own handiwork, besides their many valuable suggestions. let.~V ."M l0?d 1 °° "»""«fe and thc J** Shoots

Last but no! least 1 am indebted to the publishers for the many ^ a 1,tJlc !*ldcr a twenty-two. Gives me a chance to get constructive criticisms, chaptcr by chapter, which have prevented the acquainted with my big game rifle outside the hunting season, possible omission of much important data that might easily have Hcck> that d bc t0° much for me—twenty-two s big enough been overlooked, and whose assistance in the matter of securing for anything around here. I've got a peach of a twenty-two. Cost the cooperation and aid of leading firearms manufacturers, has oght-fifty—-knocks em dead far as you can see 'em—hardest shootm proven invaluable. twenty-two I ever saw. Say, Bill, that reminds me, they's some rust

The preparation of this book has taught me that thc best way to or something in that barrel—1 told my kid brother to clean it up really learn something about a given subject is to attempt to write last summer, but I s'pose he forgot it. I had it out on a fishin' trip, a book on it!—and if thc reader acquires half a* much new informa- *>ut hadn't shot it more'n a dozen times. Smokeless, too—I always tion from reading "Modern Gunsmithing" as the author acquired in us« smokeless ca'tridges. I'll bring it over an' you can clean it up.

the writing of it. he will find, I hope, that his effort has not been "Thanks!" grunts Bill. "Move around just a little, will you, entirely wasted. Frank, so I can get elbow room?"

Kansas City. Mo. Clyde Bakba. !!5.urel Say what are you doing to that stock anyhow?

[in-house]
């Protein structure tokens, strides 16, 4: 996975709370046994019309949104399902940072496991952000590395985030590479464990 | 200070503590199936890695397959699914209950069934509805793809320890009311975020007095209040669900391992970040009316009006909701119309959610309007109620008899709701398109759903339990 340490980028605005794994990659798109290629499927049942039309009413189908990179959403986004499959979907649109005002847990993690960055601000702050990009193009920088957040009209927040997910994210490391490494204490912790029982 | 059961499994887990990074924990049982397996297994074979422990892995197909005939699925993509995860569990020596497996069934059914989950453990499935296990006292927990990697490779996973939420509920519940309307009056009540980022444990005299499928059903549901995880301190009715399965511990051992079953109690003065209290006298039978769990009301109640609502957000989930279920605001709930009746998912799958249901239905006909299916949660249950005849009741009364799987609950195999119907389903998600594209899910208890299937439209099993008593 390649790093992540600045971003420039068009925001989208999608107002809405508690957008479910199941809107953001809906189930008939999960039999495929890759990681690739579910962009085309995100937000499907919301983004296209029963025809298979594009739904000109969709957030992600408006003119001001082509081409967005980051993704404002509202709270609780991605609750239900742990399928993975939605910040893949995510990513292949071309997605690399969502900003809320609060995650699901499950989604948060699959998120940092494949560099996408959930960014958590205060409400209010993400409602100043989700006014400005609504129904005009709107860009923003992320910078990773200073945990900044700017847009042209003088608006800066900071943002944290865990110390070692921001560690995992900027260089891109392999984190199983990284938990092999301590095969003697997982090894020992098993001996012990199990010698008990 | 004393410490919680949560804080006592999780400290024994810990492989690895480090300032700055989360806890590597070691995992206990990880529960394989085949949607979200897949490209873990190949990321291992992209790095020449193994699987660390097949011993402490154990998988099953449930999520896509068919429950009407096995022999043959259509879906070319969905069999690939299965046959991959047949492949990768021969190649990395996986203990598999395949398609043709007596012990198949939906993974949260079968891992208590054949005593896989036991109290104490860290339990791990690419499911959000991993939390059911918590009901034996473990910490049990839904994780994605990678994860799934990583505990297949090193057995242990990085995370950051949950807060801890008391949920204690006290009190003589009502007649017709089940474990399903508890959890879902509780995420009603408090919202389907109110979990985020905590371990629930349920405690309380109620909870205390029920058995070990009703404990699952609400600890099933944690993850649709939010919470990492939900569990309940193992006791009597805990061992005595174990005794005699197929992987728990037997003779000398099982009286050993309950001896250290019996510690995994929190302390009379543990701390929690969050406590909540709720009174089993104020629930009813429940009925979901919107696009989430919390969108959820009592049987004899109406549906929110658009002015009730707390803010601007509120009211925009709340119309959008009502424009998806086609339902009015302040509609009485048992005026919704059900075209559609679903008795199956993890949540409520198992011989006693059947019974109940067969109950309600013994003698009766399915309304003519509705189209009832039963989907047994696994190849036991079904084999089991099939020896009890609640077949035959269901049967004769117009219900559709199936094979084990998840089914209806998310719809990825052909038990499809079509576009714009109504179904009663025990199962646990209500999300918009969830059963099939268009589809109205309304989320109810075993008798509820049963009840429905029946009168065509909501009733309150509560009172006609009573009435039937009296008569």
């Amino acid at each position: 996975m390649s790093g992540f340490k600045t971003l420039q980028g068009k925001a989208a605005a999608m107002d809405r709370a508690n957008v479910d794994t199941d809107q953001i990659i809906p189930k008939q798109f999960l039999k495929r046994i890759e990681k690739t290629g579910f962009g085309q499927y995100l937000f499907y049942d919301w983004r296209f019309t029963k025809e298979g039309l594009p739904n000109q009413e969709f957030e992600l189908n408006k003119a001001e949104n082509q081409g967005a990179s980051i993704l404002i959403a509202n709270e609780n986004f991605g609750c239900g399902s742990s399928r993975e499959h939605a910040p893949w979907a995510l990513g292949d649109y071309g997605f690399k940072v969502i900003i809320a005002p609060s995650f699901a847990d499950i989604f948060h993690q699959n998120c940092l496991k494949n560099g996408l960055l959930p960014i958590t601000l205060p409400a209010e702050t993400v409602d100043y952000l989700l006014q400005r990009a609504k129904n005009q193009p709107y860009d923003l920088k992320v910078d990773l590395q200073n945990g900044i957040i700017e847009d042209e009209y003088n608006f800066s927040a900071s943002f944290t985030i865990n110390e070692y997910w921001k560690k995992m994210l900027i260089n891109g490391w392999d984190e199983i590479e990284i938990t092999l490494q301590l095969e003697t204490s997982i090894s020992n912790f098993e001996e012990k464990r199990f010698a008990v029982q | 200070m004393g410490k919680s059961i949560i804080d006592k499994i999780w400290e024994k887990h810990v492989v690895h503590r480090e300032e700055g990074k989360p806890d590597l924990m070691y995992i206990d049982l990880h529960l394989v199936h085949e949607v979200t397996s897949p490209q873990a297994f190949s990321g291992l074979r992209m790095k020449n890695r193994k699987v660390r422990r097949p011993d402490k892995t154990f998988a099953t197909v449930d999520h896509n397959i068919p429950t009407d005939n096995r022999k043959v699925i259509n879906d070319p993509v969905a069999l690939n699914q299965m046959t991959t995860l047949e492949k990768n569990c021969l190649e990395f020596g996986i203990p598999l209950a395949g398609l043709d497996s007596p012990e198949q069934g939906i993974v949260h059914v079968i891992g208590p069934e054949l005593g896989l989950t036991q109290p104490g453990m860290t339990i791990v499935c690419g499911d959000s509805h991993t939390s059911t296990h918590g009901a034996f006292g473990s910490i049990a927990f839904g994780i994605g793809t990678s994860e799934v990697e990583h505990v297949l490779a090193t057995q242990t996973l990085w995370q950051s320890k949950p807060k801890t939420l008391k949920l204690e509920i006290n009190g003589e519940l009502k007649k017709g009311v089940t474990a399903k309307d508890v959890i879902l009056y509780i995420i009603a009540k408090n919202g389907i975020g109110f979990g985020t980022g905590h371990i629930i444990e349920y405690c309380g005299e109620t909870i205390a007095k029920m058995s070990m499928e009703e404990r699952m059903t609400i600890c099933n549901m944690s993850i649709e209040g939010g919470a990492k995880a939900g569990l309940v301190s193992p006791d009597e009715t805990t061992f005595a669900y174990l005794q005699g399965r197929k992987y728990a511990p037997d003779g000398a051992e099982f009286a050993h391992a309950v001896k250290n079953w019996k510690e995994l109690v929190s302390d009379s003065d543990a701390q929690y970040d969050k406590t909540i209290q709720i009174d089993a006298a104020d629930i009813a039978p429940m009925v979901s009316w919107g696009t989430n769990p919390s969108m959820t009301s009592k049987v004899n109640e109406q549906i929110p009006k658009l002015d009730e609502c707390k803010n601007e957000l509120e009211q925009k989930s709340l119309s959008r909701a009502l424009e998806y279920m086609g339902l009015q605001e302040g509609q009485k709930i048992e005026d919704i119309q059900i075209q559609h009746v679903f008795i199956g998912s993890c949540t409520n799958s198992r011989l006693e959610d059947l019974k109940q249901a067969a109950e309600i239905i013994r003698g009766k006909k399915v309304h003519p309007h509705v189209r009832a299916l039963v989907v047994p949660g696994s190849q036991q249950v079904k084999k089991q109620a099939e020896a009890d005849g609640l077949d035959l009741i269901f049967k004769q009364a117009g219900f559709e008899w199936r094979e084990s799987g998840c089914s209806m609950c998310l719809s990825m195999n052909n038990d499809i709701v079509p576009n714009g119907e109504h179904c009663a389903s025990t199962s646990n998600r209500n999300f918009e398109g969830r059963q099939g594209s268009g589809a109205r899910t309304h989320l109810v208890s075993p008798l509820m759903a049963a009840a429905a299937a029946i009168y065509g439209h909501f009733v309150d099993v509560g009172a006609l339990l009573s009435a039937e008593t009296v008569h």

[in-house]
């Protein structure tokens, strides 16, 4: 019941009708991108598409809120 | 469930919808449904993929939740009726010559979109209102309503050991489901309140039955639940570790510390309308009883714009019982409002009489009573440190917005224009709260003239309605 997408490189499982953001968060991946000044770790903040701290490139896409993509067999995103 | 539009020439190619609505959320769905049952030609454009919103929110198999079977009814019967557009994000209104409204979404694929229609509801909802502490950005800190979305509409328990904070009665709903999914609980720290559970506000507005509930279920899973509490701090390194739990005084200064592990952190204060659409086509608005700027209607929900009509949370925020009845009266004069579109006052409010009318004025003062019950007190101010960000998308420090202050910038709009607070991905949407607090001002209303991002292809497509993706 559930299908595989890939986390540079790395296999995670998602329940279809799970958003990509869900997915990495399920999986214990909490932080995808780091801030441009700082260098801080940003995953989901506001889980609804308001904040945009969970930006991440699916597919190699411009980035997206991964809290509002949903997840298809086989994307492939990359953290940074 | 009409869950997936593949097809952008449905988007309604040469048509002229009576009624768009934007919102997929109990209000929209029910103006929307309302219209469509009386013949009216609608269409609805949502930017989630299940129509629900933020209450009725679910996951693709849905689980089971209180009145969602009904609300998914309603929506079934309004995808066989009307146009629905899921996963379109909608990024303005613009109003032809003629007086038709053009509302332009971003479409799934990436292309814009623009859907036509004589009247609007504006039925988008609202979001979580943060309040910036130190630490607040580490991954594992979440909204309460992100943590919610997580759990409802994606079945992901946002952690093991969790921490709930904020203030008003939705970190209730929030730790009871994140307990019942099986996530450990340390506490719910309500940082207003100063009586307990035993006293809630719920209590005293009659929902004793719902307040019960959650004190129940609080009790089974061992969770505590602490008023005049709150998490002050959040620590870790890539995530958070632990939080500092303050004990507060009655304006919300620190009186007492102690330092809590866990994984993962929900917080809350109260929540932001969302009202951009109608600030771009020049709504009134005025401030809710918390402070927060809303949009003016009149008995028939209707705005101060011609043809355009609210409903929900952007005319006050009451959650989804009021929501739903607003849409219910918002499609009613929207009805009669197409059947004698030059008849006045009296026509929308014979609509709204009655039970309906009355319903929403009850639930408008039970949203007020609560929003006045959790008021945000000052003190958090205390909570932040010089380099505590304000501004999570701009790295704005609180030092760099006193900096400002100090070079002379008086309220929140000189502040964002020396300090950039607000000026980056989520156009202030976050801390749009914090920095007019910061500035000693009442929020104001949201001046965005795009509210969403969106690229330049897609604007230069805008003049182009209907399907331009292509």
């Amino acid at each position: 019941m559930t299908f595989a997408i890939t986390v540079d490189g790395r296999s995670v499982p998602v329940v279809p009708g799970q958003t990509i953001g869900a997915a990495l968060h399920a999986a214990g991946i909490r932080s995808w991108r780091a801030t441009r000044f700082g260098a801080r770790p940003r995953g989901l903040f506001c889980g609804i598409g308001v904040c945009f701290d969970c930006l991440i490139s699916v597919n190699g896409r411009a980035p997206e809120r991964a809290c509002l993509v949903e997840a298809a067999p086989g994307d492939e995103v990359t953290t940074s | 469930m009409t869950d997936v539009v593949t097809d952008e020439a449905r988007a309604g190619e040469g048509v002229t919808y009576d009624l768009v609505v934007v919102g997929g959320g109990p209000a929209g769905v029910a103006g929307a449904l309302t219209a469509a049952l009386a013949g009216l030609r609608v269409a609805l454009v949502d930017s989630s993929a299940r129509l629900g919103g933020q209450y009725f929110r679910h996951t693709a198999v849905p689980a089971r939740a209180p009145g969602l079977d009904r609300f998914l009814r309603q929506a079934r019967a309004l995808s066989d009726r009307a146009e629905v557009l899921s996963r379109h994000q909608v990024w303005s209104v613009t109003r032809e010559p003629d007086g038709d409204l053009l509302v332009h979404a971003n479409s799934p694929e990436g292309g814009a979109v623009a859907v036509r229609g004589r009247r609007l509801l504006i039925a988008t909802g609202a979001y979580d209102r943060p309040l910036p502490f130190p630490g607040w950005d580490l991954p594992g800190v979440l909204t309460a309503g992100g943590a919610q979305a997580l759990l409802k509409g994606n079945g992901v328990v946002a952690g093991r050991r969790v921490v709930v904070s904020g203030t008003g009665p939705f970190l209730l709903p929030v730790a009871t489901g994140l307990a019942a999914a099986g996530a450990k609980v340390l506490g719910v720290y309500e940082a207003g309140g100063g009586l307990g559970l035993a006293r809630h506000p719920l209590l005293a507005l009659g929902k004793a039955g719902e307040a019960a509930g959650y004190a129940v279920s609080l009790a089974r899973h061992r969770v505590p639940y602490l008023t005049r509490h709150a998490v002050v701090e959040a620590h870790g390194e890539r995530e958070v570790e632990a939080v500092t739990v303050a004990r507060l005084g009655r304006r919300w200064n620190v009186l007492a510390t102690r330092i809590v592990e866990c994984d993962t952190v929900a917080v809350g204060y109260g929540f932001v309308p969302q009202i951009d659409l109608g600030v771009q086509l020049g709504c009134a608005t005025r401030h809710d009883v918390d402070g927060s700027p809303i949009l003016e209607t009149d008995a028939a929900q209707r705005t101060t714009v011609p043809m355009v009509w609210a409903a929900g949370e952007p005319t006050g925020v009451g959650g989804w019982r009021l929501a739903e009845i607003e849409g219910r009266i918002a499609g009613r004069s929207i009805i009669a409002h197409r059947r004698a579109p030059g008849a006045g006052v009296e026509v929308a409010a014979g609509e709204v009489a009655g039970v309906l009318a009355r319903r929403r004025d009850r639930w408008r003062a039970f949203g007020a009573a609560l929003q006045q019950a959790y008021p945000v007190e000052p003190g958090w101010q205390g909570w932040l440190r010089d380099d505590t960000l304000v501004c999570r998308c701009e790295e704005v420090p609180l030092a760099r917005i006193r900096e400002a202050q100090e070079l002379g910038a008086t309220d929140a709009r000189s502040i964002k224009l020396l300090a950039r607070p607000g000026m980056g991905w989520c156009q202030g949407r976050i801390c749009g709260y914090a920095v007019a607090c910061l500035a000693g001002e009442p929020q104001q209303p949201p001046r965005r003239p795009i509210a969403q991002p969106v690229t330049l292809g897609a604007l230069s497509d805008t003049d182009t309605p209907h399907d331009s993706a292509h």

July, 1928 1 m taping it up right now.

"Wasn't thc shape all right when you got it?"

Chapter I "Made it! You mean to tell me you made that stock yourself?

HOME GUNSMITHING "What'd ya make it out of?"

H "Piece of walnut like that blank over there in rhe corner."

ELLO, Bill!" "You mean to tell me you carved that out of a chunk of wood

Believe the weather's coolin' off a bit, ain'r it?—for heck sake, "Nothing different"

And 13ill smiles. "Well, not exactly. Just a new stock for one "Well howd'ja get it that shape?—huh? Howd'ja get that groove of my old ones." cut in for thc barrel? Howd'ja get all them other holes cut to fit

"One of 'em! How many you got, anyhow?" Say, boy! You've got more rime to waste than 1 have."

"Oh, not many, 1 guess. Four rifles, my old Parker 12 that 1 Bill lays down his rasp and turns from the bench. "Frank, you're use for ducks and a 20 gauge Smith for birds, and four or five * pretty good guy—in spots—maybe. But you've a lot to learn, pistols—not counting a coupla target pistols 1 made out of .22 You're missing a lot of fun. Guess you're interested or you wouldn't rifles." be asling so many questions. I'll make you a proposition. Our

4 My Gawd! You figurin' on startin a revolution or something." rifle and pistol club meets at thc Armory tomorrow night. Come on

"Nope. Just like to shoot, and fool with guns. What did I do out with me—meet a bunch of good scouts—learn to shoot a rifle, with that other file?"—and Bill rummages among the odds and ends You'll get just as much fun out of the game as I do—maybe more."

on thc bcnch. Frank watches him a moment. "Nothin* doin' old timer—not for me. Learn to shoot?—hell! I